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Newspaper Page Text
DR. SYNTAX'S DISCOVERY
By Elmer Phillips.
(Copyright.by W. G. Chapman.)
Doctor Syntax-was not more than
forty, though he seemed bowed be
neath the weight of his recondite in
vestigations. He Was seated at his
library table, looking out across the
quiet village street toward the camp
us. Inside the halls of those magnifi-
? "Can't You Solve It by Algebra?"
cent Gothic buildings which he could
just see from "his library he had
' taught for 15 years.
f When Aloysius Benton, his friend
j and colleague, died, ten years before,
leaving his twelve-year-old daughter
j to Doctor Syntax, it was the most
. natural thing in the world that the
kindly old doctor should take the
, child into his household. . After old
s Janet died, Milly quite naturally be
came the doctor's housekeeper.
And now certain persons had whis
peredthat it was not proper for an
unmarried man, even a professor, to
live alone in the house with the girl.
With Milly! Why, she ruled him
with an iron hand, cased in velvet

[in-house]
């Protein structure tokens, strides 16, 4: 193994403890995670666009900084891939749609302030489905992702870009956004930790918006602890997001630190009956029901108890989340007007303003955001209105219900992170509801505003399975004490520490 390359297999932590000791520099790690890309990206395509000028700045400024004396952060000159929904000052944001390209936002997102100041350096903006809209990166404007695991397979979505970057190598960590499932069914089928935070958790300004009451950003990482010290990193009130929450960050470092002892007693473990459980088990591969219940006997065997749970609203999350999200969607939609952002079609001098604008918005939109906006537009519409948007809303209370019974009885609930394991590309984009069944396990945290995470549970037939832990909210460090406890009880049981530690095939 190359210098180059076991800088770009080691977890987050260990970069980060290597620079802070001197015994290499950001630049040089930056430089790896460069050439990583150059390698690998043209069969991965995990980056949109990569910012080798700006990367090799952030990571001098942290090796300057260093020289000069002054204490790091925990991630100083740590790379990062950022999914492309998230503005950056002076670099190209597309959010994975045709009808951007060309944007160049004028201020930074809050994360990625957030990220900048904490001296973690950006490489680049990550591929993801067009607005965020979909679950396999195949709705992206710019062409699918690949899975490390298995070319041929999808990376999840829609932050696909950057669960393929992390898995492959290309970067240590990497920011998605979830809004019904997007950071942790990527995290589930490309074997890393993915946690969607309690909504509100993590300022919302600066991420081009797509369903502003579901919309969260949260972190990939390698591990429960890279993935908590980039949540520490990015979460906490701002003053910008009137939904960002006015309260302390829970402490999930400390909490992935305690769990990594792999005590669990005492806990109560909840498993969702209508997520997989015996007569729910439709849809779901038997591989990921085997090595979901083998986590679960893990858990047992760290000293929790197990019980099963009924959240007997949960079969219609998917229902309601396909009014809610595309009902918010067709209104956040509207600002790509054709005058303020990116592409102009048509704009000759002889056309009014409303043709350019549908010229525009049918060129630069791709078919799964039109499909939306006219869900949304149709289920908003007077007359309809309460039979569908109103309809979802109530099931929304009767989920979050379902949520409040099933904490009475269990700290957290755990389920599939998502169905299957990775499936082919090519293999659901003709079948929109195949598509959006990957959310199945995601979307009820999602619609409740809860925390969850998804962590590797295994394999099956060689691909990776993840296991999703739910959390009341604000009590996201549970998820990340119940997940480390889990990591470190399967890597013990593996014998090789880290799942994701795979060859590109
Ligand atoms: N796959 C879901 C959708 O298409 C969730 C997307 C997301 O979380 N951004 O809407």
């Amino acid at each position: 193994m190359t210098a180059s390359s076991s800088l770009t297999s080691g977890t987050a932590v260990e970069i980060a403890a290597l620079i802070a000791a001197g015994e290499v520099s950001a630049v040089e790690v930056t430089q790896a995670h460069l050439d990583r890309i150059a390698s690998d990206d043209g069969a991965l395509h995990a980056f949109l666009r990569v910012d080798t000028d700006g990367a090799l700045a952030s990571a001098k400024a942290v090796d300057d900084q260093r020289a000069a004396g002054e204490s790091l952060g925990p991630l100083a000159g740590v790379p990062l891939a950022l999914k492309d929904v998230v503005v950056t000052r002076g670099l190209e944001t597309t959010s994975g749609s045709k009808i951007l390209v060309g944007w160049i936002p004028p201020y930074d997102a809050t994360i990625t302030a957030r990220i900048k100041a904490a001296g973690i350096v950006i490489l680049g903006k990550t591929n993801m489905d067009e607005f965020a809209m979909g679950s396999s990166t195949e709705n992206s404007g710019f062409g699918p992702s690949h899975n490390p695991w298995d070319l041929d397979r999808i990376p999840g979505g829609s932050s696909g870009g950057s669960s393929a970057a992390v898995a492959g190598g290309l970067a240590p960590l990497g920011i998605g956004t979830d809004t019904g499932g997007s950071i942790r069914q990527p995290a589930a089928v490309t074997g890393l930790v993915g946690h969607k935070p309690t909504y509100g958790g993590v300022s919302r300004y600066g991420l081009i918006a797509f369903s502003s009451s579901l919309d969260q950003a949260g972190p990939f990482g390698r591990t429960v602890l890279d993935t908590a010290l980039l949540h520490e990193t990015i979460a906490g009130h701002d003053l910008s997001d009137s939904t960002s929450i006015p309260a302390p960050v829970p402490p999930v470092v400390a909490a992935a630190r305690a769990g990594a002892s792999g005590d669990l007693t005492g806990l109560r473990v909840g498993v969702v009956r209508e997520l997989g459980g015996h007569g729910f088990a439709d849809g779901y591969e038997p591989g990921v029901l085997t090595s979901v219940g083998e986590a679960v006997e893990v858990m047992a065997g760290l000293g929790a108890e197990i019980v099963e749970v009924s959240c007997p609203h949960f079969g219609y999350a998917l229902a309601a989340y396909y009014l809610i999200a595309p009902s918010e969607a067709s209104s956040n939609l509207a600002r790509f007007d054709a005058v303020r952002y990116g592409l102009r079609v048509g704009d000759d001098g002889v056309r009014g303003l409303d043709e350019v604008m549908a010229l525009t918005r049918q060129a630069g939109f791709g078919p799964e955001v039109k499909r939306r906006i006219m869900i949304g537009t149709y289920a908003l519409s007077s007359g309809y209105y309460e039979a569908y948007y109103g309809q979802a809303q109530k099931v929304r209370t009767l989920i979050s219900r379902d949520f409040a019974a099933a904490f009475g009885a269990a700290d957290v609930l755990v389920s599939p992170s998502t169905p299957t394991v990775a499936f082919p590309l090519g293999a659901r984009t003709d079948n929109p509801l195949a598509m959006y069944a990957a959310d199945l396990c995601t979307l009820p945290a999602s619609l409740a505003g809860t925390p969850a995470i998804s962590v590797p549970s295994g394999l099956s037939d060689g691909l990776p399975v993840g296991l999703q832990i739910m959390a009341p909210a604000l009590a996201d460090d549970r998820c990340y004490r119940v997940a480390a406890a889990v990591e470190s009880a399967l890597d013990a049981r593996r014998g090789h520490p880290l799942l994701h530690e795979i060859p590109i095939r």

though it was! Did a north wind blow,,
his peace of mind was not worth a
moment's purchase unless he put on
his comforter to step across the
campus. He was sent to bed even in
the midst of the most abstruse prob
lems, when eleven o'clock arrived,
and he had a lecture on the following
day. Neyertheless, life without Milly
seemed an impossible, hopeless thing.
Doctor Syntax had been in love
when he was a young man. The ob
ject of his devotion had married an
other; but, though he had long ceased
to think of her, the memory of that
first love had clung around him like a
radiant cloud, softening his spirit and
fitting it for high idealism. Sometimes
the thought of Milly had, of late, un
accountably revived that memory.
The professor did not at first under
But when the ultimatum went forth
that society considered Milly ought to
be relegated to another sphere, the
professor had a ridiculous dream. It
was absurd, to hope that Milly, the
belle of the little town . . . and
he an old fogy of forty! But he con
tinued to dream it Even a professor
of mathematics has the right . to
At any rate, he must tell Milly.
And he did so, when he met her in the
library after dinner, which the profes
sor always took alone, because he had
to read and eat at the same time. This
was the only point on which he had
never ventured to defy Milly.
"My dear," he said, "I have an un
pleasant thing to say to you. It is a
"Can't you solve" it by algebra?" in
quired Milly, looking at him with &.
twinkle in her eyes. You know, you
always say everything can be solved
"And so it can, my dear," said Doc
tor Syntax. This was one of his pet